1NSW Agriculture, Wollongbar Agricultural Institute, Wollongbar, N.S.W. 2477, Australia.
2School Of Crop Sciences. University of Sydney. Australia.
3NSW Agriculture. Agricultural Research and Advisory Station, Grafton. N.S.W., Australia.
Pasture Improvement Adviser (PIA) is an integrated economic model/knowledge based system for use by agricultural advisers in their task of consulting beef producers who wish to invest in pasture improvement. At this stage the system is geographically limited to the North Coast Region of New South Wales. The knowledge base for this program was obtained by the senior author through interview sessions with one pasture agronomy researcher (PTM) with 37 years professional experience, and one agricultural economist (RJF) with 17 years professional experience.
The system architecture is based on a blackboard metaphor: two (or more) specialists working cooperatively to solve a problem. Data are written on the blackboard and the specialists apply their expertise towards a solution. When one has information that can be useful to the other the contribution is recorded on the blackboard allowing the other specialists to apply their expertise. This process continues until the problem is solved (1).
The first knowledge base delivers technical expertise in the area of pasture agronomy. The user is asked questions to determine the location, vegetation, soil type, and topography. This information is used to assess the ecological scope for improvement and the steps necessary to achieve the sustainable production potential of the land. Pasture improvement options that may be recommended include land clearing, cultivation, weed control, fertiliser (type and quantity), grass and legume species. This knowledge is used to determine a number of development options.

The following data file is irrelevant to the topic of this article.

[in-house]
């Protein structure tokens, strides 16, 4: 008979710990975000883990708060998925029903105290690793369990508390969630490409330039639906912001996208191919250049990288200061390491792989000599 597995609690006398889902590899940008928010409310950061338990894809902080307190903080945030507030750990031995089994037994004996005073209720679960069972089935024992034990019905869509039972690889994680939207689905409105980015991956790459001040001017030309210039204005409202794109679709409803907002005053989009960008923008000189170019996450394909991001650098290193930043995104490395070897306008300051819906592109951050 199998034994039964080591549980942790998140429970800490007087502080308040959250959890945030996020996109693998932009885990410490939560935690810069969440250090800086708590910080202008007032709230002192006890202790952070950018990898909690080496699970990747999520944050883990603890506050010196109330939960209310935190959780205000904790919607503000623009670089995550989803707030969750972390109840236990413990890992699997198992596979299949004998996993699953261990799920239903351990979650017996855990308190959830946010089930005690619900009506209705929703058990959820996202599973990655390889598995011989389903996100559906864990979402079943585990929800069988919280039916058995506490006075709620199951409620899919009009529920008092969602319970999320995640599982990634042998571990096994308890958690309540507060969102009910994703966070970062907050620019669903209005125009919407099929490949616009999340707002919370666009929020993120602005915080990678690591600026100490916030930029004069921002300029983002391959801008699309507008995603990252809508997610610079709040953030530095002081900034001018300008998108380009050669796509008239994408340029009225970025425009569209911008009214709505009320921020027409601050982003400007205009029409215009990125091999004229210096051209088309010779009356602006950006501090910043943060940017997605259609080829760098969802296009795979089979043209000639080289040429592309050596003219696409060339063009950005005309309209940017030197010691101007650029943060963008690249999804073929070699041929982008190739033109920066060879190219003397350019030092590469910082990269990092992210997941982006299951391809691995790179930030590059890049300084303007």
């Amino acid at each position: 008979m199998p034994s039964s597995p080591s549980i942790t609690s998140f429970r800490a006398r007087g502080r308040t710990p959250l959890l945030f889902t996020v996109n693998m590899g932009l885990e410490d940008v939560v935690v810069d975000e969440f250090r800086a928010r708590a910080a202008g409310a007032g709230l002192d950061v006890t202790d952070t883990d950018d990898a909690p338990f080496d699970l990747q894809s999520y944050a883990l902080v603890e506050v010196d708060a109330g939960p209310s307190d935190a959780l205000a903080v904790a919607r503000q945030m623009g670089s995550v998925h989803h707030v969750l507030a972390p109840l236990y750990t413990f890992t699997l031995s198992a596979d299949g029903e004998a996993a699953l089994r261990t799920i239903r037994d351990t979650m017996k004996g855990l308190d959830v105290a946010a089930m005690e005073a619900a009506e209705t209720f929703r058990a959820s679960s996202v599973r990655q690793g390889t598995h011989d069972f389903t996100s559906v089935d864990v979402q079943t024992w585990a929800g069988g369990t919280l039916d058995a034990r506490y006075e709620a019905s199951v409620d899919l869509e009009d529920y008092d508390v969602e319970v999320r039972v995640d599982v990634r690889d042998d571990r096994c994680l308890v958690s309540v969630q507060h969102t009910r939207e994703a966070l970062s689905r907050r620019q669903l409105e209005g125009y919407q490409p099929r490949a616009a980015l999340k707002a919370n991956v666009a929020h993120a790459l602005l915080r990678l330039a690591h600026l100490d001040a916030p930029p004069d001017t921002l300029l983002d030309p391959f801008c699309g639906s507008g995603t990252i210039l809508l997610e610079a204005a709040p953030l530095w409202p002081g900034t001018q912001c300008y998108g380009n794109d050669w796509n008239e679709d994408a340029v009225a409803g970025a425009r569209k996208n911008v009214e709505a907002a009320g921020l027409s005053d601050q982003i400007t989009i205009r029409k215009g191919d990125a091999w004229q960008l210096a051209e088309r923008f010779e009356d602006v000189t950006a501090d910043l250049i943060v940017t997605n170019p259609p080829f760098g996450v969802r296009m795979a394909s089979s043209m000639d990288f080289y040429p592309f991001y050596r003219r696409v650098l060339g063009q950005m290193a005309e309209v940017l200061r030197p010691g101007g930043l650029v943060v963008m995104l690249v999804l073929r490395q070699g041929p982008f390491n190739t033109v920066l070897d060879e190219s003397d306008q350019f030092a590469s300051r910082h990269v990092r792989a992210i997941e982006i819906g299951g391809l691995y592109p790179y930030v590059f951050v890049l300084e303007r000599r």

Data on costs and potential benefits that arc expected from each development option are posted to the blackboard and bio-economic spreadsheet models are activated for each development option proposed by the agronomic knowledge base. The bio-economic models read data from the blackboard and can also be modified by users to better reflect their specific situation. The models calculate numbers of various classes of livestock, cash flow, loan repayments, and benefit-cost ratios at three discounting rates. An agricultural economics knowledge base is then invoked to assist users in converting the results from the spreadsheet models into advice on which (if any) of the development options best fits their investment objectives.
1. Corkill. D. ( 1991). Blackboard systems. AI Expert. September 1991, 41-47.